50 years ago the watercolours were found and are now in the Goethe’s museum in Dusseldorf, Germany.
Hackert and the natural landscape: the travellers of the Grand Tour
By the time Hackert came to live in Italy, he was already famous as the new master of landscape painting. His activity and his new vision of the picturesque landscape was of general interest especially with the international intelligentsia on their Grand Tour in Rome, such as Johann Winkelmann, Angelika Kaufmann and Wolfgang Goethe, who were his friends.
Reporting Hackert’s activity in this area was Wolfgang Goethe, who was his admirer and student, Goethe wrote extensively of his painter friend and of his school in Licenza (near Mandela) and about his teaching techniques that was sketching the views during the day and the study of them in the evenings:
«Yet I find it hard to decide which are the more entertaining, our days or our evenings. As soon as our imposing landlady has placed the three-branched brass lamp on the table with the words “Felicissima notte!” we sit down in a circle and each brings out the drawings and sketches he has made during the day».
Goethe, Italian Journey, 15th novembre 1786.
After the school experience, when Goethe came back to Rome after a trip to Naples and Sicily, Hackert and Goethe went back to this area just the two of them. In the family we have always known that the two lodged for a few days in a part of the Castle, which is now called Goethe’s House, or Lodge. We know this also because one of Goethe’s nieces, Valerie von Wagner, married into the family and there is a fresco of her riding side-saddle in the grounds (Room of the Three Musqueteers).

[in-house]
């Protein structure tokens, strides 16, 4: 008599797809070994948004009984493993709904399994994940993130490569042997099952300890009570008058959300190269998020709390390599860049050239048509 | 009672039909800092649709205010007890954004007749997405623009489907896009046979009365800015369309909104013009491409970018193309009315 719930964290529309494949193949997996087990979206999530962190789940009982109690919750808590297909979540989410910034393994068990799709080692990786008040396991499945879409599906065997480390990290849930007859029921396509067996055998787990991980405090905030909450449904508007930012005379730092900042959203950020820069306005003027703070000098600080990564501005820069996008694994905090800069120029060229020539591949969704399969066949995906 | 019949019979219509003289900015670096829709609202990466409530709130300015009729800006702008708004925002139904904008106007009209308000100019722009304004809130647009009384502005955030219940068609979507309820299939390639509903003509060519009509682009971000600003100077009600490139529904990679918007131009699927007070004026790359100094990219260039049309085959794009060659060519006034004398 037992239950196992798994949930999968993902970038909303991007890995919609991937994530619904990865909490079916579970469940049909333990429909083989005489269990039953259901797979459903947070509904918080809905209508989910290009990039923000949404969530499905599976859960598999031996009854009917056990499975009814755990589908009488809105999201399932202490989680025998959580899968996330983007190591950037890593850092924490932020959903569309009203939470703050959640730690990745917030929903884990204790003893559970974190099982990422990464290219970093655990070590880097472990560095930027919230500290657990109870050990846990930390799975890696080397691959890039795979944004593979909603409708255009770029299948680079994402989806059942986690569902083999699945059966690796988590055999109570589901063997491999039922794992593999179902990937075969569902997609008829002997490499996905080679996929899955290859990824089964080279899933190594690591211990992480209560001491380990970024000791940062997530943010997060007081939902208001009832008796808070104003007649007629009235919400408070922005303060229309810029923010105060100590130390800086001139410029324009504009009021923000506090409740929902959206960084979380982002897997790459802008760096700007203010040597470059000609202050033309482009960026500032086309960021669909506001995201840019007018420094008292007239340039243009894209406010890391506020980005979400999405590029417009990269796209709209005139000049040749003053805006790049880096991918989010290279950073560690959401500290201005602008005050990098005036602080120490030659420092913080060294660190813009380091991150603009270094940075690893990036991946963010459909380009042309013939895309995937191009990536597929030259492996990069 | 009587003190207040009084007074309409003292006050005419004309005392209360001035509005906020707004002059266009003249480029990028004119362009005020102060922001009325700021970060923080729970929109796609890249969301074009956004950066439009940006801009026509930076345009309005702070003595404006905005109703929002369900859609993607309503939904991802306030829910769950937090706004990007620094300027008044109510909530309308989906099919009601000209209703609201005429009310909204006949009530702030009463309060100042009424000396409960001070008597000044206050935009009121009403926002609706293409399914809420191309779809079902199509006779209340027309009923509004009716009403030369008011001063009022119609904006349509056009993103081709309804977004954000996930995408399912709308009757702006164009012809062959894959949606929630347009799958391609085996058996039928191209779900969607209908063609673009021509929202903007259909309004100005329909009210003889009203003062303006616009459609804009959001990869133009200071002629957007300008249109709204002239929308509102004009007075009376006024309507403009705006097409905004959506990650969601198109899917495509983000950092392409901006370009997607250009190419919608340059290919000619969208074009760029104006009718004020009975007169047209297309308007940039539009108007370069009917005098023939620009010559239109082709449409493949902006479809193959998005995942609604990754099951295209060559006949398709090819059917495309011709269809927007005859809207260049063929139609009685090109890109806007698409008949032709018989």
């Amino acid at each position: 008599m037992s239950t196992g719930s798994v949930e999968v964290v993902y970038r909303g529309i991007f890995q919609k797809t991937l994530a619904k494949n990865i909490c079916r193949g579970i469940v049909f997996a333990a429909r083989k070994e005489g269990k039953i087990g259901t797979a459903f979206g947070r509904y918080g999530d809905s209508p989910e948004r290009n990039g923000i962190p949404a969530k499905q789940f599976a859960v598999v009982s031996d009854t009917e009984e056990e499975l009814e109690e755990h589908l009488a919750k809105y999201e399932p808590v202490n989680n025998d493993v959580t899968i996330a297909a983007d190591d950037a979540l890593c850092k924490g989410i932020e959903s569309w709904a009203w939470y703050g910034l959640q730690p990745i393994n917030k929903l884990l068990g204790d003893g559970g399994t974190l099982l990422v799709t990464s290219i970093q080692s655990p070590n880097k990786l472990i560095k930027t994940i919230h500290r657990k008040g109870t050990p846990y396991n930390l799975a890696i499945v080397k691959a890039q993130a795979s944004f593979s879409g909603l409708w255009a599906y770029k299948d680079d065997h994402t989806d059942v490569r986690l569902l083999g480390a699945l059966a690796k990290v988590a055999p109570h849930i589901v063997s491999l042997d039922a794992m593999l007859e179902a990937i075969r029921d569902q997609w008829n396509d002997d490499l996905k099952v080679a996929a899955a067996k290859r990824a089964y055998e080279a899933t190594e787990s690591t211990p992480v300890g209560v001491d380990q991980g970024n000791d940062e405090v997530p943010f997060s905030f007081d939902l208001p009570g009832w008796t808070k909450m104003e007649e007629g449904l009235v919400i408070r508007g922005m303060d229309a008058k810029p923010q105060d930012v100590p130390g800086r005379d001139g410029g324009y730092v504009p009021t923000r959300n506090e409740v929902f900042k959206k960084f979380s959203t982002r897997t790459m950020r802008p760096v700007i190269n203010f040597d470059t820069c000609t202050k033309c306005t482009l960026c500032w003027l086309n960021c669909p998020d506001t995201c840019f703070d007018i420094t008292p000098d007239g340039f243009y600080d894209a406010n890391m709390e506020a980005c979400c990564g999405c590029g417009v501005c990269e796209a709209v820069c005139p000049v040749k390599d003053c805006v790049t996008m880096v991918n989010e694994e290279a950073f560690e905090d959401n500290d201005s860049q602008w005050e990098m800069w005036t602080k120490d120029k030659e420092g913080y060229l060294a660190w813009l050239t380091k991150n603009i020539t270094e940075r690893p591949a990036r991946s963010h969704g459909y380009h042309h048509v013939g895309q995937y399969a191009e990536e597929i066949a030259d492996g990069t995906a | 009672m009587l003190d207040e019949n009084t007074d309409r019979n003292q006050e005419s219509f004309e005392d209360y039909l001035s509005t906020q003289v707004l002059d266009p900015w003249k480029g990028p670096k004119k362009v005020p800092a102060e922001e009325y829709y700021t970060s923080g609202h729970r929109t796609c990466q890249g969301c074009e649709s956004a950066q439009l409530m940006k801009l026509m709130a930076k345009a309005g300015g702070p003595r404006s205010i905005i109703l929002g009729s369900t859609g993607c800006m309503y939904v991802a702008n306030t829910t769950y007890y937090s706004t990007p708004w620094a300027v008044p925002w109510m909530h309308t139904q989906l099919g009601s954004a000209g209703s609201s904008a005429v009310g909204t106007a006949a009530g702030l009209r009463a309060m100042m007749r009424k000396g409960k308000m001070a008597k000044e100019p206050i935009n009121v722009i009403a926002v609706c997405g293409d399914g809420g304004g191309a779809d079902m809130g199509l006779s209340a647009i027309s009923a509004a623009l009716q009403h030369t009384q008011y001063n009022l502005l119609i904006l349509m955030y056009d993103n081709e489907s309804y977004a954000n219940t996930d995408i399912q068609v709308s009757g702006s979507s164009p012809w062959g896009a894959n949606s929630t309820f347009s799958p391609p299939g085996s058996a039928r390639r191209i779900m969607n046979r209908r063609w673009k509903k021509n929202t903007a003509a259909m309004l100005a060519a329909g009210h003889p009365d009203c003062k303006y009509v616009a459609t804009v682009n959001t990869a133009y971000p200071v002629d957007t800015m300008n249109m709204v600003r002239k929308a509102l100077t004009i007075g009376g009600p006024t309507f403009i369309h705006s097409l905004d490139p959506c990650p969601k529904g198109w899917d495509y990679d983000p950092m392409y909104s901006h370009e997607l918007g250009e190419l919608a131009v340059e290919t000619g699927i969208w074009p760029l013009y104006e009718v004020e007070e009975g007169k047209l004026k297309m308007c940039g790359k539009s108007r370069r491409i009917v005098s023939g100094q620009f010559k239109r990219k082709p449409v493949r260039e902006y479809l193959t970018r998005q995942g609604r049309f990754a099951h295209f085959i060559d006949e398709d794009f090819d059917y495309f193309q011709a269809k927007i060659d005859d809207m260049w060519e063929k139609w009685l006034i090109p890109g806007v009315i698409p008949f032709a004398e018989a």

Camille Corot (who drew an ideal “Garden of Horace”) and people like Johann WInkelmann and Angelica Kaufmann all came to see the views and the area of Horace’s villa.
Lord Byron, part of this international intelligentsia in Rome, came to see, as we read in Childe Harolde:
«At the end of the valley, towards the Anio, there is a bare hill, crowned with a little town called Bardela. At the foot of the hill the rivulet Licenza flows...»
(Note: Bardella was the name of the area of the Castle until the end of the 19th century)
The naturally landscaped garden
It was in this rich historical context that Alessandro and Julie Bonaparte decided to border with trees the beautiful landscapes identified by Hackert as ideal views, where to host Julie’s international literary salon.
When the del Gallo’s took over the property at the beginning of the 19th century, the first Marquis, Luigi del Gallo, was friends with some members of the international intellighentia, such as Angelika Kaufmann and was the president himself of literary Academy (Accademia Tiberina).
His son, Alessandro del Gallo, married Julie Bonaparte. Julie held a literary salon in Paris, at the time of Napoleon III, her cousin, and then in Rome and at Mandela in the summer season.
The new couple decided to border the views loved by Hackert with oaks, holms, cypresses and horse chestnuts, which have grown to a magnificent size today. Their idea was to turn the beautiful views into a naturally landscaped parkland where to host their intellectual and artist friends. They did this without doing much earth work at all, which is important because all romantic gardens in the English style in Europe and England were created to look natural, as we can see in many of Capability Brown’s beautifully landscaped parklands, which set the fashion for this type of garden to the rest of Europe.